Drive Home: Since all went well at the store I was able to drive home pretty free of ODA, “”Other Driver Anxiety”. I get home and open the door (no matter how many times I try to prepare myself I am always hit with surprise) “MOM! MOM! MOMMY’S HOME!” The three children attack, there are toys and chaos. Things running a muck! But it is ok, however, I need quiet because I need to put the items away.
Put the items away: They all have a particular place where they need to go, David tries to help but most times it does not work. He does not remember those kinds of things. So I put them all away, while the children try to help and are asking for everything in the bags. Finally, it is all done the food put away, bags put away, kids have some food, David is back to work and I am sitting on the couch needing to stim for the rest of the day. It was an hour and half and I need at least five hours to stim.
Though this was a description of today’s shopping experience, this is normally what happens every time during a good shopping experience. That is when I do not get surprised by someone I know, they have all of the food on my list, I don’t have to wait in line, the music was music that doesn’t bother me, I was by myself when I went, I ate something before I went so my blood sugar didn’t drop, and numerous other things that plays into me being able to go to the grocery store or any other store and having a pretty good experience.
I cannot just up and go to the store without consequences.
If I up and go to the store unexpectedly then when I get back I usually need the whole day to recuperate. I don’t think it is a bad thing there is just too much surrounding us in the store environment, I think a lot of people get affected by going to the store but don’t realize it. I did this to observe my behavior as I went out, I am hoping it can help me in the future and possibly others think about their experiences as they go out to stores or other places. Maybe, if people read this they will be more considerate of others like myself, while they are shopping.
Who knows it is worth a try.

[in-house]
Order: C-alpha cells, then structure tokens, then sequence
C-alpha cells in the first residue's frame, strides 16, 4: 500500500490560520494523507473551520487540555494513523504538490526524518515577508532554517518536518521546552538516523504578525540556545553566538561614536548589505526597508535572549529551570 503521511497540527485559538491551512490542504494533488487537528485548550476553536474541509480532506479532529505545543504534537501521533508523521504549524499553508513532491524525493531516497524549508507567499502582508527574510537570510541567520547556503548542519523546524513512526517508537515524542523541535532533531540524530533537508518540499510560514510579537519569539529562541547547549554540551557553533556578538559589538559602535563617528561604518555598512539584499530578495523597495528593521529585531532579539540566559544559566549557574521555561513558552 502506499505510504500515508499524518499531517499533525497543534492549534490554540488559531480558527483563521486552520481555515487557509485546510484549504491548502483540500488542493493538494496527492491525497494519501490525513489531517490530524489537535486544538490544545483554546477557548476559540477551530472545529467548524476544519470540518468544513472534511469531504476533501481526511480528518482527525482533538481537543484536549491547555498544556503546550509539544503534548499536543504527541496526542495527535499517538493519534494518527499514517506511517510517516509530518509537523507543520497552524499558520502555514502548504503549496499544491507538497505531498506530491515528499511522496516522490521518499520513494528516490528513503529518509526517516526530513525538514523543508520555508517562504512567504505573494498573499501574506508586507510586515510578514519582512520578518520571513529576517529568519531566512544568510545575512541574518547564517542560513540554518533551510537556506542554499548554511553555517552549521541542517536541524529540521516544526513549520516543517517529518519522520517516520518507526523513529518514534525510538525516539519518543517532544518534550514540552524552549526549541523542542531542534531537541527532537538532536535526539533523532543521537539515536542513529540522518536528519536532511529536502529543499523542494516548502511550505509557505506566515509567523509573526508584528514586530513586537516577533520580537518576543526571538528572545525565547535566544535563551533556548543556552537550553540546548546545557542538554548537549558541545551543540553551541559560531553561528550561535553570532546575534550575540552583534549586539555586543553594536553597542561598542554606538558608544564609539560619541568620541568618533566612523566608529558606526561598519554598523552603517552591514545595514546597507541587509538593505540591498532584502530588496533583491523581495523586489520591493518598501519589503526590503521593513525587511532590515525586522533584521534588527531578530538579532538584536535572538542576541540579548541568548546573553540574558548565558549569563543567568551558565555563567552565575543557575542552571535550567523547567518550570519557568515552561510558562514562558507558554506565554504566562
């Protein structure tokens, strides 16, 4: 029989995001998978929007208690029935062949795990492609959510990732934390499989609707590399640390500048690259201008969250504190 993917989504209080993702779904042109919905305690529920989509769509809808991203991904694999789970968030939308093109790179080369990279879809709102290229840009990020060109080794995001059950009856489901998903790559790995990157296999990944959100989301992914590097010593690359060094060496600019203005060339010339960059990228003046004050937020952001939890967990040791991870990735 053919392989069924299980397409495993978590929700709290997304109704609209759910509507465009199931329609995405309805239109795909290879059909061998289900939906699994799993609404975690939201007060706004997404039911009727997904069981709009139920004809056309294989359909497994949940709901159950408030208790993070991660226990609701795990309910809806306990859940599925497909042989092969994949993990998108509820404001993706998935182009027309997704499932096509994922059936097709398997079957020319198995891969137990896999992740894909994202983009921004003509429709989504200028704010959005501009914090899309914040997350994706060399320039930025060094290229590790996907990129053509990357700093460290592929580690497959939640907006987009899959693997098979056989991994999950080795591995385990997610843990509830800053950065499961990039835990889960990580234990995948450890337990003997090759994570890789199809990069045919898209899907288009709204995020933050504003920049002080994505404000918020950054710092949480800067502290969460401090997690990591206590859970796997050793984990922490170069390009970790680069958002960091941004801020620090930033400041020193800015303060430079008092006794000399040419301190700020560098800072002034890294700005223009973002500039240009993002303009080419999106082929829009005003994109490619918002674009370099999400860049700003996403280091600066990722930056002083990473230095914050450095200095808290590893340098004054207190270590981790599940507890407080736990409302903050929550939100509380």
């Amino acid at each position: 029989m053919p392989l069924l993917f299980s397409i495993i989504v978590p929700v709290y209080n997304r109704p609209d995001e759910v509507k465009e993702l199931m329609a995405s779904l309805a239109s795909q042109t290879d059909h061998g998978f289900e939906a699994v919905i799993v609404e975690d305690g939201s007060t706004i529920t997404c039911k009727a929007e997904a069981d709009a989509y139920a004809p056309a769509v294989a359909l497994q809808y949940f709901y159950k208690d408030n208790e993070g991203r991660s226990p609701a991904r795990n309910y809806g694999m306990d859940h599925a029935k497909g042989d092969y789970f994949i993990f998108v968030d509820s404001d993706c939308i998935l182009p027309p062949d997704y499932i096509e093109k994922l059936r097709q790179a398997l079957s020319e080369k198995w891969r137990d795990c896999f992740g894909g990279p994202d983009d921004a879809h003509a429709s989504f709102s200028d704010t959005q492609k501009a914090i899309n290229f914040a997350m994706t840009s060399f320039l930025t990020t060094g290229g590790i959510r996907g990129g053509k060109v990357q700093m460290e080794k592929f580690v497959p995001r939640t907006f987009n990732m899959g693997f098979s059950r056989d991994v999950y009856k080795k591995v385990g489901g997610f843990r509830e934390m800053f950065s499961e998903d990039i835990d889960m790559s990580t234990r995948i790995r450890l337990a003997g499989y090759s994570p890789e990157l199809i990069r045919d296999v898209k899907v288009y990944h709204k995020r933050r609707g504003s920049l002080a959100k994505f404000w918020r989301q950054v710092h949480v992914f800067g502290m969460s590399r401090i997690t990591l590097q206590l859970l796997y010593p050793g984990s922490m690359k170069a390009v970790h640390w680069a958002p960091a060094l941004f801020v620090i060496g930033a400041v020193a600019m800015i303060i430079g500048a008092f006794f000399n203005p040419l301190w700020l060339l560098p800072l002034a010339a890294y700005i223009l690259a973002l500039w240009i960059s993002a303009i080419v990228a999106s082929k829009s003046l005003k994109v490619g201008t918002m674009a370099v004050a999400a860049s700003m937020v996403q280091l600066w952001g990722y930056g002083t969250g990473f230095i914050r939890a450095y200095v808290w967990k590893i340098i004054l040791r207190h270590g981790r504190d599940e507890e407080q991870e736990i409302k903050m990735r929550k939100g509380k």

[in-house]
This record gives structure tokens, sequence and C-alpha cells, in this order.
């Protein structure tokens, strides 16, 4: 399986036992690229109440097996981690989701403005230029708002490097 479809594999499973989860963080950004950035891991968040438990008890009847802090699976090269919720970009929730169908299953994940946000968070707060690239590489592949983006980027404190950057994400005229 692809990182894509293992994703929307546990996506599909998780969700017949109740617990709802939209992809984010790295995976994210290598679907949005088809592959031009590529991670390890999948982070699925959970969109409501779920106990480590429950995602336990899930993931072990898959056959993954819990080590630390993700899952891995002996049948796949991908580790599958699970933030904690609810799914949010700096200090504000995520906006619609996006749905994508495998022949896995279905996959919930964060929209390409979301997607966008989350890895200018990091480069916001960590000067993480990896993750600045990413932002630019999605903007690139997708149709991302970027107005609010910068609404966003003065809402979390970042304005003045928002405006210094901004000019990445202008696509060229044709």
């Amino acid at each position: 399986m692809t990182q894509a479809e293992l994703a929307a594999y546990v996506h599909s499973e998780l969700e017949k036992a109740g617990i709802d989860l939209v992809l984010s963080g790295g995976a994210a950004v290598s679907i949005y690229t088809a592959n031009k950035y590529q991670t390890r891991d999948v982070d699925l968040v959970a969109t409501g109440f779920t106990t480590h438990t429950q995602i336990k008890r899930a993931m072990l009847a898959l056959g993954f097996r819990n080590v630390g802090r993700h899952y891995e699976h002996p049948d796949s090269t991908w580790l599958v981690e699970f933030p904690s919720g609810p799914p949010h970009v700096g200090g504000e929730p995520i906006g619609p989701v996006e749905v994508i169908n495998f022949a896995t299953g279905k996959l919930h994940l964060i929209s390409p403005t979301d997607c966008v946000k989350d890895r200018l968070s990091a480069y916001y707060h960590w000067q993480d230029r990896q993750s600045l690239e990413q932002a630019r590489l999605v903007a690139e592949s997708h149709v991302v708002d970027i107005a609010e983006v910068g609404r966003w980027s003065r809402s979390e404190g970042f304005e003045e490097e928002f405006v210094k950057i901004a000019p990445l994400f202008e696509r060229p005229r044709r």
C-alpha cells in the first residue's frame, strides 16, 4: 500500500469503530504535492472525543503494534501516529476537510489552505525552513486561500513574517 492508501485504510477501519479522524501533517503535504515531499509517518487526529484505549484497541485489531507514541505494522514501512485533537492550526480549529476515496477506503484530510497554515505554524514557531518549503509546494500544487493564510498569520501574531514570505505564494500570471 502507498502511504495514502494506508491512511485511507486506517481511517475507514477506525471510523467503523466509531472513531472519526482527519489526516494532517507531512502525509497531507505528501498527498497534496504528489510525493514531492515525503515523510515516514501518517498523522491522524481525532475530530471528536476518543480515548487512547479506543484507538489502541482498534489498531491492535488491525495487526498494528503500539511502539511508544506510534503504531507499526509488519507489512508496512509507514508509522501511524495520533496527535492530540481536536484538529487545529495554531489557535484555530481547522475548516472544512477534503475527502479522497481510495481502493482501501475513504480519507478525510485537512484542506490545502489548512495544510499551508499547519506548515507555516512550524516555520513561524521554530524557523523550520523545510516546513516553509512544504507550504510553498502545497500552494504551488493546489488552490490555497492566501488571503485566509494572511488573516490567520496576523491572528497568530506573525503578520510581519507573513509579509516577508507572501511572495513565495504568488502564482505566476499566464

The shopping experience is a full five senses experience and for people who do not have sensory issues this is most likely not a problem, though I do think it plays a factor in people and their stress levels. Now imagine all of your senses, being hit with the effects of sound, sight, taste, smell, and touch when you are a child these are developing. In a child who doesn’t have sensory issues it is a lot and it is no wonder there are so many children who have melt downs in the middle of stores. We as parents don’t seem to consider any of this as we take our children into places and expect them to not be affected in any way. And let us imagine being a child with sensory processing disorder, a Wal-Mart store is pure hell, it is for me as an adult.
I try not to go.
I didn’t even go into people getting into my space, acting rude, or the many other things that play into going shopping. Those are for another day, maybe. The good thing about all of this is that I now understand why I get so exhausted going to a store, I have an awareness when my children are starting to show signs of getting overloaded and I am able to do something about it, and I have also become more compassionate toward the children who seem to be throwing fits in the store, though the fit itself is too much for me I am sympathetic to the child and the parents. When I see a parent embarrassed and trying to run out I try to give them an encouraging smile because every one else is giving them dirty looks.